Everyone needs an SUV. One you can pedal, that is.
July 24, 2016: We like cargo bikes so much that we now import them. For more about Christiania Bikes, check out our new site.
If you followed the Bike Law National Tour, you probably noticed a number of cargo bikes in our pictures, like this shot from our Detroit scavenger hunt. Here I am, at speed and with cargo.
Simply stated, we are big fans of cargo bikes. A number of the Bike Law lawyers use them to commute, go to court with boxes of documents, run errands, shop, or just tool around town.
Also known as freight bikes, cargo bikes were historically used by European tradesmen, milkmen, bakers, and butchers. There use declined dramatically with the invention of the automobile and work truck, but they have remained popular in certain cities in northern Europe, like Copenhagen and Amsterdam. These workhorse bikes are now becoming popular in the United States, so here is a quick introduction to help jumpstart your journey for your next bike purchase!
BAKFIETS AND LONGJOHNS
“Bakfiet” is the Dutch word for a “Box Bike.” In Denmark, it is called a “Long John.” It features large storage area in front of the handlebars. The design also keeps cargo low to the ground which serves the dual purpose of increasing stability and preventing freight from blocking a rider’s view of the road.
This style is our favorite cargo bike. In fact, seven (!) Bike Law lawyers currently own a model known as the Bullitt Bike. As described by its Danish manufacturer, Larry vs Harry, the bike was designed to include the features of a classic Dutch Long John, but also be “sexy.”
The bikes have a long wheelbase, a 26” rear wheel, and a 20” wheel in the front. The cargo rests between the handlebars and the front wheel, which makes for a long wheelbase. The result is a fast, responsive bike that can easily haul over 200 pounds of cargo [Ed: including a full keg of beer.] As if these bikes weren’t sexy enough, two of the Bike Law attorneys have outfitted their Bullitt Bikes with drop handlebars and SRAM Force CX1!
There is also an active cargo bike racing scene. Last June, a few Bike Law folks went to the Danish Championships.
CETMA makes two-wheel cargo bikes in the good-old USA. Though we’ve never ridden one, looks like a cool bike and cool company.
The three wheel cargo bike setup has one rear wheel and two front wheels (one on each side of the freight box). These bikes work best for hauling large loads (including young children). They usually handle best at slow speeds. While the two front wheels make them extremely stable, the steering is unresponsive and turns can be difficult when moving at a faster pace. Examples of a three wheel cargo bike include the Christiania Bike (first built in the Christiania commune in Copenhagen), the Babboe Big Cargo, and the WorkCycles Trike (which comes in numerous models, including an ice cream “truck” and the “XL” which can haul loads over 800 pounds!).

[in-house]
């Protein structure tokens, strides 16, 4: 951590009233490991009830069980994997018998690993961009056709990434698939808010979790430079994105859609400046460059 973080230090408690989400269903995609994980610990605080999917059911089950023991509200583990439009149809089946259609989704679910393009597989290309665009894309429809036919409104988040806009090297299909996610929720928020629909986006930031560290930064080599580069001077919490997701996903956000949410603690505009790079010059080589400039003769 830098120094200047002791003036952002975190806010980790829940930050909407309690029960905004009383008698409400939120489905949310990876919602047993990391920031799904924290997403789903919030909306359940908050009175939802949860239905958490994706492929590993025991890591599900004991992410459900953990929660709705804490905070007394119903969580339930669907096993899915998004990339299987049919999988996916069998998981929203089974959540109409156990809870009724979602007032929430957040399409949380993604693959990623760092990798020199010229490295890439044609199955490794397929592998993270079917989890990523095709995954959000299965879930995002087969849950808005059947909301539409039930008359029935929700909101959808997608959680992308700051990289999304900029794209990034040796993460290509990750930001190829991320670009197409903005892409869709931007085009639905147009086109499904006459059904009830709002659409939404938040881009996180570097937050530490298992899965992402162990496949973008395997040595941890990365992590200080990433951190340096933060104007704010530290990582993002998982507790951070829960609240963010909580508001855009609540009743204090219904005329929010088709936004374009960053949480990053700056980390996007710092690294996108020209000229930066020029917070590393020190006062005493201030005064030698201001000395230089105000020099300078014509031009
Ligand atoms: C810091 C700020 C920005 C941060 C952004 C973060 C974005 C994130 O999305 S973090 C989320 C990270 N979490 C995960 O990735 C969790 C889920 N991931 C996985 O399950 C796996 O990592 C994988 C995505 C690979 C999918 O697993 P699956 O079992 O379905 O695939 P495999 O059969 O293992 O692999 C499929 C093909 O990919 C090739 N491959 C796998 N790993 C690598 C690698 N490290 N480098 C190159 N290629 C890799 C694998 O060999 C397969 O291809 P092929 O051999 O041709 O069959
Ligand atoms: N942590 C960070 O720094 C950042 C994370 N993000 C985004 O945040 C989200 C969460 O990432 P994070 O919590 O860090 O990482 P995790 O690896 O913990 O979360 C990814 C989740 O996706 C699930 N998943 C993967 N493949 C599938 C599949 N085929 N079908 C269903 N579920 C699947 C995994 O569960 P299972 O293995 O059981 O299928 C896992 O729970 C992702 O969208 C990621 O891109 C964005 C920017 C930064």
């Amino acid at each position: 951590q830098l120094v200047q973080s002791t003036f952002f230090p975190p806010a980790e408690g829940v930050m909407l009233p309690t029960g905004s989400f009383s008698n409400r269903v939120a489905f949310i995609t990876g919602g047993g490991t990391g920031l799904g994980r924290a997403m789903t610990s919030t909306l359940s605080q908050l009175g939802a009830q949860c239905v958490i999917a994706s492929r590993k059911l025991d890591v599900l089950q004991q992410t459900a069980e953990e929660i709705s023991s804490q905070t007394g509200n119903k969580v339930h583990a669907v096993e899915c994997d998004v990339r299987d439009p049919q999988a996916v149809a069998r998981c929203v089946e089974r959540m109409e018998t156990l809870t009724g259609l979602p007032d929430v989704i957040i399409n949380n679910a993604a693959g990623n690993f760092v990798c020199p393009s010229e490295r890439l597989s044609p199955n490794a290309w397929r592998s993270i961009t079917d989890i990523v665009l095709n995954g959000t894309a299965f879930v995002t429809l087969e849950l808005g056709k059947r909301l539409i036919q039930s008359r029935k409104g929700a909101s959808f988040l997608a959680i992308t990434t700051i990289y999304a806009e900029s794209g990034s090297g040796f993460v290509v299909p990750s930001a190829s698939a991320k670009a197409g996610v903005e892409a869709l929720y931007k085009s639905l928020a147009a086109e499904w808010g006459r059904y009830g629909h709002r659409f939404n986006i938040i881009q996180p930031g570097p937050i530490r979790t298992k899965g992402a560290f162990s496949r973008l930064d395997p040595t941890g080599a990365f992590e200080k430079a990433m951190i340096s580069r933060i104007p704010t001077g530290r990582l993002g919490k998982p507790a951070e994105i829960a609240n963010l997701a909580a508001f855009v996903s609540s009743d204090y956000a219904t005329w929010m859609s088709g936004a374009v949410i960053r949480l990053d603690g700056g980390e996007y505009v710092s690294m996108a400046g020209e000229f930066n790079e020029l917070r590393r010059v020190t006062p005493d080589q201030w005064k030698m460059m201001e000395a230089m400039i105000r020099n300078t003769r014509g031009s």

[Ed. Note: I/Peter imported two Christiania Bikes to Charleston about 12 years ago and drove the kids to school in it until they got too big. Now, I am the US importer for Christiania Bikes USA. BTW, in Copenhagen, the moment a kid can pedal two wheels, he is considered too big for a Christiania!]
Newer on the scene is the Butcher and Bicycles Bike from Copenhagen, which has a high-tech steering mechanism which address some of the downsides to three wheels.
The longtail cargo bike incorporates the long wheelbase of the long john cargo bikes, but extends the wheelbase in the rear, rather than in the front. The longtail is often thought of as the American answer to cargo bikes, but this design was clearly used in numerous countries long before it became popular in America. Xtracyle and its founder Ross Evans,made the longtail popular in the US by creating the FreeRadical, a bolt-on extentsion that could modify almost any bike into a cargo bike. It quickly became popular with outdoor enthusiasts who could transport kayaks and surfboards with longtails.
Xtracycle still offers the FreeRadical as an affordable option for those looking to add a cargo bike to their stable. However, the company also offers a full line of complete cargo bikes. The company’s signature bike, the EdgeRunner, features many of the design features seen on long johns, including a 26” front wheel and a 20” rear wheel, and can haul up to 250 pounds.
Some mainstream bike manufacturers are also now offering longtail cargo bikes. Trek’s longtail is called the Transit, and Surly’s goes by the name Big Dummy.
A cycle truck is a cargo bike typically used to haul smaller loads (no more than 40 to 50 pounds). It is sort of a less dramatic version of the two wheeled bakfiet. It utilizes the larger rear wheel (26”) and small front wheel (20”) design, but places the cargo plate above the front wheel. The result is a bike that has a more traditional look and feel than most cargo bikes. Cycle trucks handle easily and make good commuter bikes. Examples include the USA-made Ahearne Cycle Truck and the imported Soma Fabrications Tradesman.
Each cargo bike model has its strengths and weaknesses. The model that will work best for you will be dependent on how you intend to use it. But, if you are like us, you won’t regret buying one and will want to find more and more ways to use your cargo bike, once you commit to adding one of these bicycles to your collection.
Best thing to do is ask one of your friendly neighborhood Bike Law lawyers for a test ride! We are happy to share our love for these bikes. Also, here are some a few great shops that specialize in cargo bikes: Splendid Cycles in Portland, OR, and Chicago Cargo.